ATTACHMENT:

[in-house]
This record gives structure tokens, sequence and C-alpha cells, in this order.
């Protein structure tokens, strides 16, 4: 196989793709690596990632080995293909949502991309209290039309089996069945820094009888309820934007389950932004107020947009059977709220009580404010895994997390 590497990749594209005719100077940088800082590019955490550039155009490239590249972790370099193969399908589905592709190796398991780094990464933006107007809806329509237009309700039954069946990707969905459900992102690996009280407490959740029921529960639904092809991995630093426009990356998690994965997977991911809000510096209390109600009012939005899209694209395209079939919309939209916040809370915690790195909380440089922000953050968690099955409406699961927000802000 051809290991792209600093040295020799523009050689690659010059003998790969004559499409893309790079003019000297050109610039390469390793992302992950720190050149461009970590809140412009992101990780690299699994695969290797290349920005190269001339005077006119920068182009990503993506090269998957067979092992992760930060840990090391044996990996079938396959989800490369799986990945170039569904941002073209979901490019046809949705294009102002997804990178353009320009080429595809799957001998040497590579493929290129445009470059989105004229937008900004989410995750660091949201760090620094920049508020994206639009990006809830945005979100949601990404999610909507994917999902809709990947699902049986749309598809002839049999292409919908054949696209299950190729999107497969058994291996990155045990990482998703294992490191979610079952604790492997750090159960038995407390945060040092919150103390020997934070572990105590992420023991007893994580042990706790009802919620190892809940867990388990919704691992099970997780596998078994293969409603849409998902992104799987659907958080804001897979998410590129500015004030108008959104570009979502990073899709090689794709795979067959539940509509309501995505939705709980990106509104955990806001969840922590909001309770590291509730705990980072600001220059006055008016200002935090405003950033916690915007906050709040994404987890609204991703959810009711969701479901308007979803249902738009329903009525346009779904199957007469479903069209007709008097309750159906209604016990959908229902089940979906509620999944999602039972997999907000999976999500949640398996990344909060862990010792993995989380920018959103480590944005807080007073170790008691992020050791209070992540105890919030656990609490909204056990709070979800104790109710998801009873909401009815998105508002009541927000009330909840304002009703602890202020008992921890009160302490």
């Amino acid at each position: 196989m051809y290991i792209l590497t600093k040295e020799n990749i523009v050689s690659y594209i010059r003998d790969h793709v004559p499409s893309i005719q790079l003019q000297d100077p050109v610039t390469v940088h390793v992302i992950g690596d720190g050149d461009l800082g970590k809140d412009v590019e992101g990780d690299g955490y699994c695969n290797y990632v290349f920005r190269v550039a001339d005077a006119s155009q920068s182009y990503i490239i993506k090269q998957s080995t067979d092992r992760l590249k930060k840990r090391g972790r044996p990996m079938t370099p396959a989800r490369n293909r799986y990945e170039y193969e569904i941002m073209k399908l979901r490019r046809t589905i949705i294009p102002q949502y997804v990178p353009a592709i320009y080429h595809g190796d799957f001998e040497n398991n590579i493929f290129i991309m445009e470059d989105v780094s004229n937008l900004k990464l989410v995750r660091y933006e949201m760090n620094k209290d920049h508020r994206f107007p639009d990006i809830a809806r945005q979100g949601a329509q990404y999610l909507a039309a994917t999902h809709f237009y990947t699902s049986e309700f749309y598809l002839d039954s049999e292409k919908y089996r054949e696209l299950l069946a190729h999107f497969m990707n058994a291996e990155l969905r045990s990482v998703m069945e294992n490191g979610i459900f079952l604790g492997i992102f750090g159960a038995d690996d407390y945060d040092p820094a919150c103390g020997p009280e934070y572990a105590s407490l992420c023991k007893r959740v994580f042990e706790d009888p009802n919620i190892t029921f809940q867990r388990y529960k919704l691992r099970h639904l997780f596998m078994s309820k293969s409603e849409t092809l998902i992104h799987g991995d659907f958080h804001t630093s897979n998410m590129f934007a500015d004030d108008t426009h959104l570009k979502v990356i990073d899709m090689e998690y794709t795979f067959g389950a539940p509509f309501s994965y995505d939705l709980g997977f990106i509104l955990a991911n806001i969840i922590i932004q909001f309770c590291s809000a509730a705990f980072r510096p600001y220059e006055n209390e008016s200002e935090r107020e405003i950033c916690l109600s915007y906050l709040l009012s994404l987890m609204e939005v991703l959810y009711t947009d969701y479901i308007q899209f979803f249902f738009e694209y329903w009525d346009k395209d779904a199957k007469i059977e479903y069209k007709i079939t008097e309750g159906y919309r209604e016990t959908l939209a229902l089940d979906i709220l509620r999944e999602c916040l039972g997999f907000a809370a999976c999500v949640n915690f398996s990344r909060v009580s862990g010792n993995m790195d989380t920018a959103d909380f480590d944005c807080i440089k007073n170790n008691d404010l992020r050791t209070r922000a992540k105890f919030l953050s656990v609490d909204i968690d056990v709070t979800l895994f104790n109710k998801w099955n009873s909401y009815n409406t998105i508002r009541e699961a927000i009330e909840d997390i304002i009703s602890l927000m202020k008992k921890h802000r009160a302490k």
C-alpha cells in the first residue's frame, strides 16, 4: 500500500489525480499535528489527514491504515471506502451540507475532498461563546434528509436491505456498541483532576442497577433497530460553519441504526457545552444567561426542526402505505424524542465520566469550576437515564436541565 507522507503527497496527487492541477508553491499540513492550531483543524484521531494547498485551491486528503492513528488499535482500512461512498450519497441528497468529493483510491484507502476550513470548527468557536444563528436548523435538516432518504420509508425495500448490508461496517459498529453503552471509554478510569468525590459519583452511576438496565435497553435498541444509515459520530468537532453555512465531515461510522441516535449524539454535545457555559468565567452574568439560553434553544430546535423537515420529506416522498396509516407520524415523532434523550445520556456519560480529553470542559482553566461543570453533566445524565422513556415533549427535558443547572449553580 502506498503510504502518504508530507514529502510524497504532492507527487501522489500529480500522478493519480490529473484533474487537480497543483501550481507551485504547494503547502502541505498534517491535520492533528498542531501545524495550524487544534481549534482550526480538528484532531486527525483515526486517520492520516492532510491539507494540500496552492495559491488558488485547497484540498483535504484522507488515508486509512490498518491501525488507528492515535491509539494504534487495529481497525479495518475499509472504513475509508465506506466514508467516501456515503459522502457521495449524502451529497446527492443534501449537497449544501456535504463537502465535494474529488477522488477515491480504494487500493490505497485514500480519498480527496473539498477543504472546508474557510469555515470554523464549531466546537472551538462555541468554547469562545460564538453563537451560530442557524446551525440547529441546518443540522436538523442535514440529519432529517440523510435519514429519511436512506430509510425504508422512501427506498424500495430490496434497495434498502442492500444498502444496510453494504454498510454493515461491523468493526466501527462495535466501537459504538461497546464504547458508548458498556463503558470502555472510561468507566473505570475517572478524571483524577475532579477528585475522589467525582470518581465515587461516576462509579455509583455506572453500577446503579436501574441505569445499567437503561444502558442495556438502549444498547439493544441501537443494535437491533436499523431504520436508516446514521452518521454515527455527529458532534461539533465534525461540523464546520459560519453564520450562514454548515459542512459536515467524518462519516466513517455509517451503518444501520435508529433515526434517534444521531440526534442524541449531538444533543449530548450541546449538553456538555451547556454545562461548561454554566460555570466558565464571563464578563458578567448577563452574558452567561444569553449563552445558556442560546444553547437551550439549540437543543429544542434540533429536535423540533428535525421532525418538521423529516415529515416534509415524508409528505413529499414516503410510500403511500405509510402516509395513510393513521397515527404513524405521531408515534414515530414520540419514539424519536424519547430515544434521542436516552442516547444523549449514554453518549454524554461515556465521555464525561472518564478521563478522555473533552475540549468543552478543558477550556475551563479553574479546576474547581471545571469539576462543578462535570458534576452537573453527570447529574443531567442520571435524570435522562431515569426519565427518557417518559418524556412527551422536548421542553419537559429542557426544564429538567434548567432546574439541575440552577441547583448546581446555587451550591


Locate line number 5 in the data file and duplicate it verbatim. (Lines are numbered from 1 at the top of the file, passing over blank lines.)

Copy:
C-alpha cells in the first residue's frame, strides 16, 4: 500500500489525480499535528489527514491504515471506502451540507475532498461563546434528509436491505456498541483532576442497577433497530460553519441504526457545552444567561426542526402505505424524542465520566469550576437515564436541565 507522507503527497496527487492541477508553491499540513492550531483543524484521531494547498485551491486528503492513528488499535482500512461512498450519497441528497468529493483510491484507502476550513470548527468557536444563528436548523435538516432518504420509508425495500448490508461496517459498529453503552471509554478510569468525590459519583452511576438496565435497553435498541444509515459520530468537532453555512465531515461510522441516535449524539454535545457555559468565567452574568439560553434553544430546535423537515420529506416522498396509516407520524415523532434523550445520556456519560480529553470542559482553566461543570453533566445524565422513556415533549427535558443547572449553580 502506498503510504502518504508530507514529502510524497504532492507527487501522489500529480500522478493519480490529473484533474487537480497543483501550481507551485504547494503547502502541505498534517491535520492533528498542531501545524495550524487544534481549534482550526480538528484532531486527525483515526486517520492520516492532510491539507494540500496552492495559491488558488485547497484540498483535504484522507488515508486509512490498518491501525488507528492515535491509539494504534487495529481497525479495518475499509472504513475509508465506506466514508467516501456515503459522502457521495449524502451529497446527492443534501449537497449544501456535504463537502465535494474529488477522488477515491480504494487500493490505497485514500480519498480527496473539498477543504472546508474557510469555515470554523464549531466546537472551538462555541468554547469562545460564538453563537451560530442557524446551525440547529441546518443540522436538523442535514440529519432529517440523510435519514429519511436512506430509510425504508422512501427506498424500495430490496434497495434498502442492500444498502444496510453494504454498510454493515461491523468493526466501527462495535466501537459504538461497546464504547458508548458498556463503558470502555472510561468507566473505570475517572478524571483524577475532579477528585475522589467525582470518581465515587461516576462509579455509583455506572453500577446503579436501574441505569445499567437503561444502558442495556438502549444498547439493544441501537443494535437491533436499523431504520436508516446514521452518521454515527455527529458532534461539533465534525461540523464546520459560519453564520450562514454548515459542512459536515467524518462519516466513517455509517451503518444501520435508529433515526434517534444521531440526534442524541449531538444533543449530548450541546449538553456538555451547556454545562461548561454554566460555570466558565464571563464578563458578567448577563452574558452567561444569553449563552445558556442560546444553547437551550439549540437543543429544542434540533429536535423540533428535525421532525418538521423529516415529515416534509415524508409528505413529499414516503410510500403511500405509510402516509395513510393513521397515527404513524405521531408515534414515530414520540419514539424519536424519547430515544434521542436516552442516547444523549449514554453518549454524554461515556465521555464525561472518564478521563478522555473533552475540549468543552478543558477550556475551563479553574479546576474547581471545571469539576462543578462535570458534576452537573453527570447529574443531567442520571435524570435522562431515569426519565427518557417518559418524556412527551422536548421542553419537559429542557426544564429538567434548567432546574439541575440552577441547583448546581446555587451550591